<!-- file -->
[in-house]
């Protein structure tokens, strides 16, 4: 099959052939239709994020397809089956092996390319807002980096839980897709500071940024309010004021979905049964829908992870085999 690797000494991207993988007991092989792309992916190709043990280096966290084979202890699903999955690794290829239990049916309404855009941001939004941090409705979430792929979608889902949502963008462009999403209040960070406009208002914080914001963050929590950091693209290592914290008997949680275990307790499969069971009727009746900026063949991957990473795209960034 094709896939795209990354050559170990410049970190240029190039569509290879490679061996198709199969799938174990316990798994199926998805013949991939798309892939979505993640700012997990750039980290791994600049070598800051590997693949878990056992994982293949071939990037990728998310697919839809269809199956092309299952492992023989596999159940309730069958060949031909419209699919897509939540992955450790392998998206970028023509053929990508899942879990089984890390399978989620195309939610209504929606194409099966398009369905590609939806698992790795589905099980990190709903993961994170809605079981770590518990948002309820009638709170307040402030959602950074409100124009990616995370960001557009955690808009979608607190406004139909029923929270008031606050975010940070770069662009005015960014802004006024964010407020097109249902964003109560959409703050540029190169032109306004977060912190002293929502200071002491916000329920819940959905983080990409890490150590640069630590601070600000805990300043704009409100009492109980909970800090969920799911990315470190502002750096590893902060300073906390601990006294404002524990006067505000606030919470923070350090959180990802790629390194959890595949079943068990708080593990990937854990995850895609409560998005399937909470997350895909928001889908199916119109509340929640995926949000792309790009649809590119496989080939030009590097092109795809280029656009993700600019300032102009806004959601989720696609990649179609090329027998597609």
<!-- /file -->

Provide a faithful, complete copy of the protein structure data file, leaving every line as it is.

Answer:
[in-house]
């Protein structure tokens, strides 16, 4: 099959052939239709994020397809089956092996390319807002980096839980897709500071940024309010004021979905049964829908992870085999 690797000494991207993988007991092989792309992916190709043990280096966290084979202890699903999955690794290829239990049916309404855009941001939004941090409705979430792929979608889902949502963008462009999403209040960070406009208002914080914001963050929590950091693209290592914290008997949680275990307790499969069971009727009746900026063949991957990473795209960034 094709896939795209990354050559170990410049970190240029190039569509290879490679061996198709199969799938174990316990798994199926998805013949991939798309892939979505993640700012997990750039980290791994600049070598800051590997693949878990056992994982293949071939990037990728998310697919839809269809199956092309299952492992023989596999159940309730069958060949031909419209699919897509939540992955450790392998998206970028023509053929990508899942879990089984890390399978989620195309939610209504929606194409099966398009369905590609939806698992790795589905099980990190709903993961994170809605079981770590518990948002309820009638709170307040402030959602950074409100124009990616995370960001557009955690808009979608607190406004139909029923929270008031606050975010940070770069662009005015960014802004006024964010407020097109249902964003109560959409703050540029190169032109306004977060912190002293929502200071002491916000329920819940959905983080990409890490150590640069630590601070600000805990300043704009409100009492109980909970800090969920799911990315470190502002750096590893902060300073906390601990006294404002524990006067505000606030919470923070350090959180990802790629390194959890595949079943068990708080593990990937854990995850895609409560998005399937909470997350895909928001889908199916119109509340929640995926949000792309790009649809590119496989080939030009590097092109795809280029656009993700600019300032102009806004959601989720696609990649179609090329027998597609």